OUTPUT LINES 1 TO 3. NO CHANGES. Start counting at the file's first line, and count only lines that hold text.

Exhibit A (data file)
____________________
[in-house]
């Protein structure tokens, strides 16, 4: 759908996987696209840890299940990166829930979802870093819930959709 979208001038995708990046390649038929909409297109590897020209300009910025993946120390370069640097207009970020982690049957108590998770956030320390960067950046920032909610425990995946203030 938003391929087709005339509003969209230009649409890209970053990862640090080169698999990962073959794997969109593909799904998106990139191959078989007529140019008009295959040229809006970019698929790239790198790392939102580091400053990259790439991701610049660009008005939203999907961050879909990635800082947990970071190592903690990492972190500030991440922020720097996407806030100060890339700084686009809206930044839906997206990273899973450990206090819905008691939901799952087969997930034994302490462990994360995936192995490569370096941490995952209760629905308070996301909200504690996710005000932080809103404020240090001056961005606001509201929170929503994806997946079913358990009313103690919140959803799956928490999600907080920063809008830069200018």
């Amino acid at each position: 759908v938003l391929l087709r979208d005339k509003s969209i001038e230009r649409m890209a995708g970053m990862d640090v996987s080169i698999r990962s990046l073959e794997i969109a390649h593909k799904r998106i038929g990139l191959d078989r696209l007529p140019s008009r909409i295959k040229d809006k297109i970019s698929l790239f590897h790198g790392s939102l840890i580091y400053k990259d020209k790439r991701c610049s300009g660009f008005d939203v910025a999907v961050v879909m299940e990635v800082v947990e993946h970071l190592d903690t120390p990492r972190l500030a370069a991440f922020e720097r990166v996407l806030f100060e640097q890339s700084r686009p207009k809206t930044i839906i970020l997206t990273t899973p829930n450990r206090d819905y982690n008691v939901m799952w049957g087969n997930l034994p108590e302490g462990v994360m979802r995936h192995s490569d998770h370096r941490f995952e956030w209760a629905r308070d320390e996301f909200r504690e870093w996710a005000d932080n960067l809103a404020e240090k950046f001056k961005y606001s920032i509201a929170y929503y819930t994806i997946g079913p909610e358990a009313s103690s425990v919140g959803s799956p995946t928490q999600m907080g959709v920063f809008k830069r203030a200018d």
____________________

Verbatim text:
[in-house]
């Protein structure tokens, strides 16, 4: 759908996987696209840890299940990166829930979802870093819930959709 979208001038995708990046390649038929909409297109590897020209300009910025993946120390370069640097207009970020982690049957108590998770956030320390960067950046920032909610425990995946203030 938003391929087709005339509003969209230009649409890209970053990862640090080169698999990962073959794997969109593909799904998106990139191959078989007529140019008009295959040229809006970019698929790239790198790392939102580091400053990259790439991701610049660009008005939203999907961050879909990635800082947990970071190592903690990492972190500030991440922020720097996407806030100060890339700084686009809206930044839906997206990273899973450990206090819905008691939901799952087969997930034994302490462990994360995936192995490569370096941490995952209760629905308070996301909200504690996710005000932080809103404020240090001056961005606001509201929170929503994806997946079913358990009313103690919140959803799956928490999600907080920063809008830069200018």
């Amino acid at each position: 759908v938003l391929l087709r979208d005339k509003s969209i001038e230009r649409m890209a995708g970053m990862d640090v996987s080169i698999r990962s990046l073959e794997i969109a390649h593909k799904r998106i038929g990139l191959d078989r696209l007529p140019s008009r909409i295959k040229d809006k297109i970019s698929l790239f590897h790198g790392s939102l840890i580091y400053k990259d020209k790439r991701c610049s300009g660009f008005d939203v910025a999907v961050v879909m299940e990635v800082v947990e993946h970071l190592d903690t120390p990492r972190l500030a370069a991440f922020e720097r990166v996407l806030f100060e640097q890339s700084r686009p207009k809206t930044i839906i970020l997206t990273t899973p829930n450990r206090d819905y982690n008691v939901m799952w049957g087969n997930l034994p108590e302490g462990v994360m979802r995936h192995s490569d998770h370096r941490f995952e956030w209760a629905r308070d320390e996301f909200r504690e870093w996710a005000d932080n960067l809103a404020e240090k950046f001056k961005y606001s920032i509201a929170y929503y819930t994806i997946g079913p909610e358990a009313s103690s425990v919140g959803s799956p995946t928490q999600m907080g959709v920063f809008k830069r203030a200018d």